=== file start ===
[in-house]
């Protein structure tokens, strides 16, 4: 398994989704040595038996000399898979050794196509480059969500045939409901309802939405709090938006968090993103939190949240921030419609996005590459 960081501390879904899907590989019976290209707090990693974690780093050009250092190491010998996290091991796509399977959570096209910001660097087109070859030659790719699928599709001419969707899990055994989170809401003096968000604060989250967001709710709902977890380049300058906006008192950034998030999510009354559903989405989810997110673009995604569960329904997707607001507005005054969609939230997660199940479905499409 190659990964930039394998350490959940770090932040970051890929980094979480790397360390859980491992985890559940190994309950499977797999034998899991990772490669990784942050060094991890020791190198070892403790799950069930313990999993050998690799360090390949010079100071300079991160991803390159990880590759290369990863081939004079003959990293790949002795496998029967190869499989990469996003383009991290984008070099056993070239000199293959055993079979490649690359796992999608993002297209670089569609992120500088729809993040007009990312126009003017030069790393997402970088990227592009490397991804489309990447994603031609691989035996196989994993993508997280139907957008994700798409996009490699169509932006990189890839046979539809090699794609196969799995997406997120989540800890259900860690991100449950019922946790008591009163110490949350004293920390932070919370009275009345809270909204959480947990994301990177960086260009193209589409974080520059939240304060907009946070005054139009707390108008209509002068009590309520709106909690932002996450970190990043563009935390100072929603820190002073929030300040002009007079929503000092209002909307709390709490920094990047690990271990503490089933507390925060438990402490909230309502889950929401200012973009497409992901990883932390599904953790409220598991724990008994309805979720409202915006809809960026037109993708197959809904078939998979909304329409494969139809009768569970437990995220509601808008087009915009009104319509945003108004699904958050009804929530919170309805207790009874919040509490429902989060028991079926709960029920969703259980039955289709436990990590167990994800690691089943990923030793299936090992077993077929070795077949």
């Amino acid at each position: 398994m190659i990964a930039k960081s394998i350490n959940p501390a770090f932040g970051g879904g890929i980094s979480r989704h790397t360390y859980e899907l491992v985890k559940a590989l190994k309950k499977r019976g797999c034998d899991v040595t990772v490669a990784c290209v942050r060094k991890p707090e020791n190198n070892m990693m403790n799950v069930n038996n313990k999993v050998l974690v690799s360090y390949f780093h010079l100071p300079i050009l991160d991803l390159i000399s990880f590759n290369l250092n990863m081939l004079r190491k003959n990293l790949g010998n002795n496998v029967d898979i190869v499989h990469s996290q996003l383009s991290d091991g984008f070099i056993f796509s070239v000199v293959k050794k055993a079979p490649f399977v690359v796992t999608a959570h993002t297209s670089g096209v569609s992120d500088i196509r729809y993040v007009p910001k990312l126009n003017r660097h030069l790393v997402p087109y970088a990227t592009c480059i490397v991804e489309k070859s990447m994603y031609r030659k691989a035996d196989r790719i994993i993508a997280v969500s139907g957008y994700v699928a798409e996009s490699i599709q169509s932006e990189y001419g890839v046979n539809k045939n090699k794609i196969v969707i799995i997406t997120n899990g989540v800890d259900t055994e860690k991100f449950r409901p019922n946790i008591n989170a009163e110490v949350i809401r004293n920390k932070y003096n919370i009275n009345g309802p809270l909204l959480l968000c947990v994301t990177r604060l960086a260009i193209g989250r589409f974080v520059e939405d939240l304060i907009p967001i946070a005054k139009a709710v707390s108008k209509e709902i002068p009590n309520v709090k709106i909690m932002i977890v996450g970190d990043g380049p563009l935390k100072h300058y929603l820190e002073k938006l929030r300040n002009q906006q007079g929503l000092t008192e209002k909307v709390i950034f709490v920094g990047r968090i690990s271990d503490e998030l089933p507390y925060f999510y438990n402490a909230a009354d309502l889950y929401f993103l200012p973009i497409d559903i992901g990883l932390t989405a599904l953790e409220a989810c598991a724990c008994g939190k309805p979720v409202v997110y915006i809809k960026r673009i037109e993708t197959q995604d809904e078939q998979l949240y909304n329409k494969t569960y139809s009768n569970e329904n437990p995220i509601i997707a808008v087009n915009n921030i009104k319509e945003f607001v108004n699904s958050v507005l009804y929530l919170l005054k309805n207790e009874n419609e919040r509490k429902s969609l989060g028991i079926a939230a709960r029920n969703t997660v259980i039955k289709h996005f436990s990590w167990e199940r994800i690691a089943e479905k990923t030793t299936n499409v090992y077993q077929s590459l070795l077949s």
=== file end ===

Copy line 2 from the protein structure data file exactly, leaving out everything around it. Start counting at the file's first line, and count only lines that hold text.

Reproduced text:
């Protein structure tokens, strides 16, 4: 398994989704040595038996000399898979050794196509480059969500045939409901309802939405709090938006968090993103939190949240921030419609996005590459 960081501390879904899907590989019976290209707090990693974690780093050009250092190491010998996290091991796509399977959570096209910001660097087109070859030659790719699928599709001419969707899990055994989170809401003096968000604060989250967001709710709902977890380049300058906006008192950034998030999510009354559903989405989810997110673009995604569960329904997707607001507005005054969609939230997660199940479905499409 190659990964930039394998350490959940770090932040970051890929980094979480790397360390859980491992985890559940190994309950499977797999034998899991990772490669990784942050060094991890020791190198070892403790799950069930313990999993050998690799360090390949010079100071300079991160991803390159990880590759290369990863081939004079003959990293790949002795496998029967190869499989990469996003383009991290984008070099056993070239000199293959055993079979490649690359796992999608993002297209670089569609992120500088729809993040007009990312126009003017030069790393997402970088990227592009490397991804489309990447994603031609691989035996196989994993993508997280139907957008994700798409996009490699169509932006990189890839046979539809090699794609196969799995997406997120989540800890259900860690991100449950019922946790008591009163110490949350004293920390932070919370009275009345809270909204959480947990994301990177960086260009193209589409974080520059939240304060907009946070005054139009707390108008209509002068009590309520709106909690932002996450970190990043563009935390100072929603820190002073929030300040002009007079929503000092209002909307709390709490920094990047690990271990503490089933507390925060438990402490909230309502889950929401200012973009497409992901990883932390599904953790409220598991724990008994309805979720409202915006809809960026037109993708197959809904078939998979909304329409494969139809009768569970437990995220509601808008087009915009009104319509945003108004699904958050009804929530919170309805207790009874919040509490429902989060028991079926709960029920969703259980039955289709436990990590167990994800690691089943990923030793299936090992077993077929070795077949």